Elon Musk
Elon MuskReuters

Twitter CEO Elon Musk announced on Tuesday he would step down following a poll in which a majority of votes said he should do so.

“I will resign as CEO as soon as I find someone foolish enough to take the job! After that, I will just run the software & servers teams,” he tweeted.

Musk on Sunday posted a poll to his account regarding his future as the head of the company.

“Should I step down as head of Twitter? I will abide by the results of this poll,” he wrote, adding in a second tweet he posted later, “As the saying goes, be careful what you wish, as you might get it.”

Earlier reports on Tuesday indicated that Musk is “actively” searching for a new CEO for Twitter after the poll. At the same time, Musk indicated before confirming that he would step down that he believed that the vote may have been rigged by bots.

In the poll results which were posted on Monday, 57 percent of voters, or 10 million votes, favored Musk stepping down just eight weeks after he took ownership of the company for $44 billion.

But polling company HarrisX on Tuesday tweeted out their own poll of Twitter users, in which 61 percent of respondents voted to keep Musk as CEO.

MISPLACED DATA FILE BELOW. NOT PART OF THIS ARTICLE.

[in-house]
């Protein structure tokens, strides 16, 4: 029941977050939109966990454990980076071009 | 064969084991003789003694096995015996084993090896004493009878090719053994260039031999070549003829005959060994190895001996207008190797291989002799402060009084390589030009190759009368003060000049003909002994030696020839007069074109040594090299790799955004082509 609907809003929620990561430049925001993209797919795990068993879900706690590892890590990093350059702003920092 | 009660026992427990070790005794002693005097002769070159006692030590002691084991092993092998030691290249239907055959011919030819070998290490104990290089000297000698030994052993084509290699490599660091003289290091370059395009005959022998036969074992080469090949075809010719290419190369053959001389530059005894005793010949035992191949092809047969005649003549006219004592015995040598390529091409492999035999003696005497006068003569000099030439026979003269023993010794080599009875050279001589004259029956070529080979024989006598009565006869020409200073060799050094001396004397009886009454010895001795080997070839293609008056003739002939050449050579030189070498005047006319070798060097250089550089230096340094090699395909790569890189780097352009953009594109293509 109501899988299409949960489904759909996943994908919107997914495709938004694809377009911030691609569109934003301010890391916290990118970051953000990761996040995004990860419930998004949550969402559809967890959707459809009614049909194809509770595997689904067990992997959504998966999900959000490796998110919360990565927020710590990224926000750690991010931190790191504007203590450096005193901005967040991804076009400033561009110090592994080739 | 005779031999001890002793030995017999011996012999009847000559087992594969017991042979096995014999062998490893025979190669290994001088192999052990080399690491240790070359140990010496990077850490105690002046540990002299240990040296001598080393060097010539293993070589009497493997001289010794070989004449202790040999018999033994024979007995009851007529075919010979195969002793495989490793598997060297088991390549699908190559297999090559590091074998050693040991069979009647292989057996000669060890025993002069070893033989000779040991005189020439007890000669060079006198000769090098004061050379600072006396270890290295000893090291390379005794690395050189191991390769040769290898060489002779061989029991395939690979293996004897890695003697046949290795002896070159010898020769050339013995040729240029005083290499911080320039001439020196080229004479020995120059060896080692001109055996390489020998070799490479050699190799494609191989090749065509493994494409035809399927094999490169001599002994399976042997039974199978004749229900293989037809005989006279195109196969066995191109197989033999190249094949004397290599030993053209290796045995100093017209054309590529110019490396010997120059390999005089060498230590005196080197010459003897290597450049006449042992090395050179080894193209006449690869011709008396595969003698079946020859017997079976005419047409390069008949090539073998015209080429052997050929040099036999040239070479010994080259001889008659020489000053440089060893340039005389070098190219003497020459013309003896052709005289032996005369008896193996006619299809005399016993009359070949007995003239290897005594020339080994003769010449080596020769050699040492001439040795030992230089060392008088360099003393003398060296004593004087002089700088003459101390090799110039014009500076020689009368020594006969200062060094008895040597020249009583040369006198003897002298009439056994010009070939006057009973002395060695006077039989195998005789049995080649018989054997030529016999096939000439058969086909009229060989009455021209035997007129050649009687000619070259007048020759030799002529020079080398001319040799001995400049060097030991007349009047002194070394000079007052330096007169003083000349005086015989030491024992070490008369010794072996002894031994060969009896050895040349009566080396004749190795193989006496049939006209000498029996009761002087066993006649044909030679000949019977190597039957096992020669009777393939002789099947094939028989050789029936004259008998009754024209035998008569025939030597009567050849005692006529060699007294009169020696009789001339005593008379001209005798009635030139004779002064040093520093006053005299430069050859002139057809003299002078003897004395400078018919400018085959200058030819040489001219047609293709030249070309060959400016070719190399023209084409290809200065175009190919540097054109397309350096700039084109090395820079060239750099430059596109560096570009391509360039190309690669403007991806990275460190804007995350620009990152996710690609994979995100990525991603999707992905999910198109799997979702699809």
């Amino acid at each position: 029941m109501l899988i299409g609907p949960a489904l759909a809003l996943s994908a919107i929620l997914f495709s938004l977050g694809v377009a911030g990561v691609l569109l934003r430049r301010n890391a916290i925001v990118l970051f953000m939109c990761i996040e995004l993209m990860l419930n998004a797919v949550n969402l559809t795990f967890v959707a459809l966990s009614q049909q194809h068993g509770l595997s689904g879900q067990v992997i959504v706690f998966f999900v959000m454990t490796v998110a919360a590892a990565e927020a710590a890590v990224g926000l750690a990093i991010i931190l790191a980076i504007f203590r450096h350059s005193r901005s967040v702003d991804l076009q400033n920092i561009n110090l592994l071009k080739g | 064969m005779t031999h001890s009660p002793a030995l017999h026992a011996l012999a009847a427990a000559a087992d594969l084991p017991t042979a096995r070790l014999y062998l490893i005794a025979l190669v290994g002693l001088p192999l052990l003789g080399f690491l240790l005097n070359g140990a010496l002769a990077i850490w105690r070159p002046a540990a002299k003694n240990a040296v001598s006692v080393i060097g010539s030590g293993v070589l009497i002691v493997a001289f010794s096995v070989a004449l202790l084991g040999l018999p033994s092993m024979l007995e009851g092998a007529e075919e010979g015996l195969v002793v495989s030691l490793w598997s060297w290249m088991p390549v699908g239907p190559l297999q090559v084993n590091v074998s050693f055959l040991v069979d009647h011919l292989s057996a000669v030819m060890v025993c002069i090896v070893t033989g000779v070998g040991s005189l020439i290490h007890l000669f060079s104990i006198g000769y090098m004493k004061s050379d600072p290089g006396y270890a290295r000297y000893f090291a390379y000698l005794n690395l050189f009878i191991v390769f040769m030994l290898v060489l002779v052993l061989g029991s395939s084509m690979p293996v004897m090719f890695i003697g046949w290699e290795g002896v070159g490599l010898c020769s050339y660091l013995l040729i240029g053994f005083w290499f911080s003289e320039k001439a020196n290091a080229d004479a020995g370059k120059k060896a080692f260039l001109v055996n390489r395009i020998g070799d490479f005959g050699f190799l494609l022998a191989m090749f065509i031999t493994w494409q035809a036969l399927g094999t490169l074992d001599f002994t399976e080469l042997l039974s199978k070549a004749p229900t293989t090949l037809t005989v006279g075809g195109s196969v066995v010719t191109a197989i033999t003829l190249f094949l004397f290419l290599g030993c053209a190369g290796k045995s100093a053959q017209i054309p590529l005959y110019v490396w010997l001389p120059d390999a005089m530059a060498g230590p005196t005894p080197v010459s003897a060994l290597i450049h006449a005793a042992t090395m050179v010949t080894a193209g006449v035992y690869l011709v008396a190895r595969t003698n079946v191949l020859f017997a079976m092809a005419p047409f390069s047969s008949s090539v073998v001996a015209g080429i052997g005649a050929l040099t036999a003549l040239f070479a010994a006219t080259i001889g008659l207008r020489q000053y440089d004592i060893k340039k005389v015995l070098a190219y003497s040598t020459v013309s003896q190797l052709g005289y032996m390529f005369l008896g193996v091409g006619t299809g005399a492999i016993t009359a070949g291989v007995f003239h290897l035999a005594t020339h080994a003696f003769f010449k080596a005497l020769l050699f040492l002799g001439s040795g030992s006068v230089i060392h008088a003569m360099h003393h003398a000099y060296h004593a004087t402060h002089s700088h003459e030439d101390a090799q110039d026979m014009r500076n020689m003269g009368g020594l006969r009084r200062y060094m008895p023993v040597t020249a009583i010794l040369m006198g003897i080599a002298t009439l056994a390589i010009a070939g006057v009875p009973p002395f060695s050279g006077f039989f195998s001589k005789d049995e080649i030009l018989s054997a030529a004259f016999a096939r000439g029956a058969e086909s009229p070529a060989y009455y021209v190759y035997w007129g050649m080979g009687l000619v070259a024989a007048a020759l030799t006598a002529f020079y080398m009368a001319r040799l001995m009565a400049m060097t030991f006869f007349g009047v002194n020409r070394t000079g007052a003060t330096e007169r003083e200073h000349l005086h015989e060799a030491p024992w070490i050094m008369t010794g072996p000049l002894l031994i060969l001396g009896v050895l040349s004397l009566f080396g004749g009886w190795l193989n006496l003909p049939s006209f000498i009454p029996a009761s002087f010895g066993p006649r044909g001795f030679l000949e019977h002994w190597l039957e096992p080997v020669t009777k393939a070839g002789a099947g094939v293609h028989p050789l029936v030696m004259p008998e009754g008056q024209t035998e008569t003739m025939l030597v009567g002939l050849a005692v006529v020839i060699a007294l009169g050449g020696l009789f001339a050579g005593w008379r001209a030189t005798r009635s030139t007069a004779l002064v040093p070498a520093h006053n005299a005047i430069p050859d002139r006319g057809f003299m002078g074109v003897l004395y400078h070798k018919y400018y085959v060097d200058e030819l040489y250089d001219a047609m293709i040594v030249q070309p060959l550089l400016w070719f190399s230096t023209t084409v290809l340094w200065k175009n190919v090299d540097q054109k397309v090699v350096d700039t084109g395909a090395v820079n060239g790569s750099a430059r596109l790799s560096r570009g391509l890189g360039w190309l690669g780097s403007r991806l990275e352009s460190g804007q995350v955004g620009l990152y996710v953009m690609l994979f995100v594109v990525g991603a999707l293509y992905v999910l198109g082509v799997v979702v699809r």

"Interesting. Suggest that maybe we might still have an itsy bitsy bot problem on Twitter..." Musk said in a response, according to AFP.

HarrisX said the findings "debunk" the vote on Twitter, adding that the poll was run independently of "Twitter or any Elon Musk related organizations."

Musk’s Sunday poll came hours after Twitter announced it would no longer allow users to promote their accounts on a host of social media platforms including Facebook, Instagram, Mastodon, Post and Truth Social.

The move comes after users on Twitter started encouraging their followers to view their posts elsewhere, amid the sea of changes at the social media company.

The announcement was the latest in a series of controversial moves taken by Musk since he purchased Twitter in late October.

On the day the sale went final, he fired at least four top executives at the company.

Later, Twitter laid off half its workforce, with tweets by staff of the social media company saying the team responsible for human rights was among those affected. Days later, key security executives resigned from the platform.

Last week, Twitter suspended several high-profile journalists who have been covering the company and Musk.

Among the accounts suspended are those of Ryan Mac of The New York Times, Donie O'Sullivan of CNN, Drew Harwell of The Washington Post, Matt Binder of Mashable, Micah Lee of The Intercept, Steve Herman of Voice of America and independent journalists Aaron Rupar, Keith Olbermann and Tony Webster.

Musk indicated that the suspensions stemmed from the platform's new rules banning private jet trackers. He was responding to a tweet from Mike Solana, vice president of venture capital firm Founders Fund, who noted that the suspended accounts had posted links to jet trackers on other websites.

"Criticizing me all day long is totally fine, but doxxing my real-time location and endangering my family is not," he added in another tweet.

Later, however, Musk reinstated the suspended accounts after running a Twitter poll asking users whether those journalists should be reinstated.